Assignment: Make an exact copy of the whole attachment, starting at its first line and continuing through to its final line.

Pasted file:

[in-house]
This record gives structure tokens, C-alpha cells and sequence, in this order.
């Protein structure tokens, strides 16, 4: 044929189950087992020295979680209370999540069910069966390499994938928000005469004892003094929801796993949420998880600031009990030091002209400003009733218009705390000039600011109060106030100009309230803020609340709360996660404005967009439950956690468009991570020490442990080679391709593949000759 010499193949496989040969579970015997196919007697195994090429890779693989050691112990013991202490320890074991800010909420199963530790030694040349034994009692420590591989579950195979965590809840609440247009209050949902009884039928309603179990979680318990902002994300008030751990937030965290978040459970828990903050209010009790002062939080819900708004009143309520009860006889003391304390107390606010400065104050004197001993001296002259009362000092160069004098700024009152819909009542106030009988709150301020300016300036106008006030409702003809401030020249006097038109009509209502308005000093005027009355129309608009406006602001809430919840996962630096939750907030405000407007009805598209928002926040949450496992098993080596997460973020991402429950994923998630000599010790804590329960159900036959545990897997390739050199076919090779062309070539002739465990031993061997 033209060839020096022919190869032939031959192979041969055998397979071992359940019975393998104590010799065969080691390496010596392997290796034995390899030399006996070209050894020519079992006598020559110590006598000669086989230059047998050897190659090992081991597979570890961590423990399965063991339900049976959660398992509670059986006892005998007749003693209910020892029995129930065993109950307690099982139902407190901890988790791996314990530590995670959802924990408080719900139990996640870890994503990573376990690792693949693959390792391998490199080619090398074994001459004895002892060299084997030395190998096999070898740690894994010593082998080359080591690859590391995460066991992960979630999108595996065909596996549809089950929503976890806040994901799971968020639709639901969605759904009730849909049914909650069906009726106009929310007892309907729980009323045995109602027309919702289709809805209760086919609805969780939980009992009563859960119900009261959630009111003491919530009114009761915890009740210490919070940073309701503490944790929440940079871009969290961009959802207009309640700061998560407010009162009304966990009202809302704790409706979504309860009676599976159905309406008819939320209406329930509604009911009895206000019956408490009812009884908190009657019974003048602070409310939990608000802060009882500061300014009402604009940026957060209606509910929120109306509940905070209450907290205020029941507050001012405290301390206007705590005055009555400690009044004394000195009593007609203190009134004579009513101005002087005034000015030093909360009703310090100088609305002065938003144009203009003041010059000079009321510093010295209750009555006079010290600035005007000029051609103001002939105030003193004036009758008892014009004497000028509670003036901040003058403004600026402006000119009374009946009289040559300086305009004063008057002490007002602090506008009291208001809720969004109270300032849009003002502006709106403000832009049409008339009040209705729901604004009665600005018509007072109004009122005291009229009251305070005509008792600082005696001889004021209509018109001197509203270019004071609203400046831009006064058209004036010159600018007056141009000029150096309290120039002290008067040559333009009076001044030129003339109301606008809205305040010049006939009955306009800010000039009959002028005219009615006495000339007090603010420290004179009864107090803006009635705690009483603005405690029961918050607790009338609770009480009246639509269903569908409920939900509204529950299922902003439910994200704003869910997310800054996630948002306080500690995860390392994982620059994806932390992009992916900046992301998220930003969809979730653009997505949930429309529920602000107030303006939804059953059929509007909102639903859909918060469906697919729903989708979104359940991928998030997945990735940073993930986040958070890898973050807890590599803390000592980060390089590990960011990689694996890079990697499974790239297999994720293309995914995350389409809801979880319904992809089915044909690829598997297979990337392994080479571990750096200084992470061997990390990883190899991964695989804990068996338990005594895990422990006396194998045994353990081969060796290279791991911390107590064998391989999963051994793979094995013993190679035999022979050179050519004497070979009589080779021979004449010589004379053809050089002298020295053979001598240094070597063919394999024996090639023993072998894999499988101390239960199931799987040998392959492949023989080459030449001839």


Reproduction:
[in-house]
This record gives structure tokens, C-alpha cells and sequence, in this order.
């Protein structure tokens, strides 16, 4: 044929189950087992020295979680209370999540069910069966390499994938928000005469004892003094929801796993949420998880600031009990030091002209400003009733218009705390000039600011109060106030100009309230803020609340709360996660404005967009439950956690468009991570020490442990080679391709593949000759 010499193949496989040969579970015997196919007697195994090429890779693989050691112990013991202490320890074991800010909420199963530790030694040349034994009692420590591989579950195979965590809840609440247009209050949902009884039928309603179990979680318990902002994300008030751990937030965290978040459970828990903050209010009790002062939080819900708004009143309520009860006889003391304390107390606010400065104050004197001993001296002259009362000092160069004098700024009152819909009542106030009988709150301020300016300036106008006030409702003809401030020249006097038109009509209502308005000093005027009355129309608009406006602001809430919840996962630096939750907030405000407007009805598209928002926040949450496992098993080596997460973020991402429950994923998630000599010790804590329960159900036959545990897997390739050199076919090779062309070539002739465990031993061997 033209060839020096022919190869032939031959192979041969055998397979071992359940019975393998104590010799065969080691390496010596392997290796034995390899030399006996070209050894020519079992006598020559110590006598000669086989230059047998050897190659090992081991597979570890961590423990399965063991339900049976959660398992509670059986006892005998007749003693209910020892029995129930065993109950307690099982139902407190901890988790791996314990530590995670959802924990408080719900139990996640870890994503990573376990690792693949693959390792391998490199080619090398074994001459004895002892060299084997030395190998096999070898740690894994010593082998080359080591690859590391995460066991992960979630999108595996065909596996549809089950929503976890806040994901799971968020639709639901969605759904009730849909049914909650069906009726106009929310007892309907729980009323045995109602027309919702289709809805209760086919609805969780939980009992009563859960119900009261959630009111003491919530009114009761915890009740210490919070940073309701503490944790929440940079871009969290961009959802207009309640700061998560407010009162009304966990009202809302704790409706979504309860009676599976159905309406008819939320209406329930509604009911009895206000019956408490009812009884908190009657019974003048602070409310939990608000802060009882500061300014009402604009940026957060209606509910929120109306509940905070209450907290205020029941507050001012405290301390206007705590005055009555400690009044004394000195009593007609203190009134004579009513101005002087005034000015030093909360009703310090100088609305002065938003144009203009003041010059000079009321510093010295209750009555006079010290600035005007000029051609103001002939105030003193004036009758008892014009004497000028509670003036901040003058403004600026402006000119009374009946009289040559300086305009004063008057002490007002602090506008009291208001809720969004109270300032849009003002502006709106403000832009049409008339009040209705729901604004009665600005018509007072109004009122005291009229009251305070005509008792600082005696001889004021209509018109001197509203270019004071609203400046831009006064058209004036010159600018007056141009000029150096309290120039002290008067040559333009009076001044030129003339109301606008809205305040010049006939009955306009800010000039009959002028005219009615006495000339007090603010420290004179009864107090803006009635705690009483603005405690029961918050607790009338609770009480009246639509269903569908409920939900509204529950299922902003439910994200704003869910997310800054996630948002306080500690995860390392994982620059994806932390992009992916900046992301998220930003969809979730653009997505949930429309529920602000107030303006939804059953059929509007909102639903859909918060469906697919729903989708979104359940991928998030997945990735940073993930986040958070890898973050807890590599803390000592980060390089590990960011990689694996890079990697499974790239297999994720293309995914995350389409809801979880319904992809089915044909690829598997297979990337392994080479571990750096200084992470061997990390990883190899991964695989804990068996338990005594895990422990006396194998045994353990081969060796290279791991911390107590064998391989999963051994793979094995013993190679035999022979050179050519004497070979009589080779021979004449010589004379053809050089002298020295053979001598240094070597063919394999024996090639023993072998894999499988101390239960199931799987040998392959492949023989080459030449001839």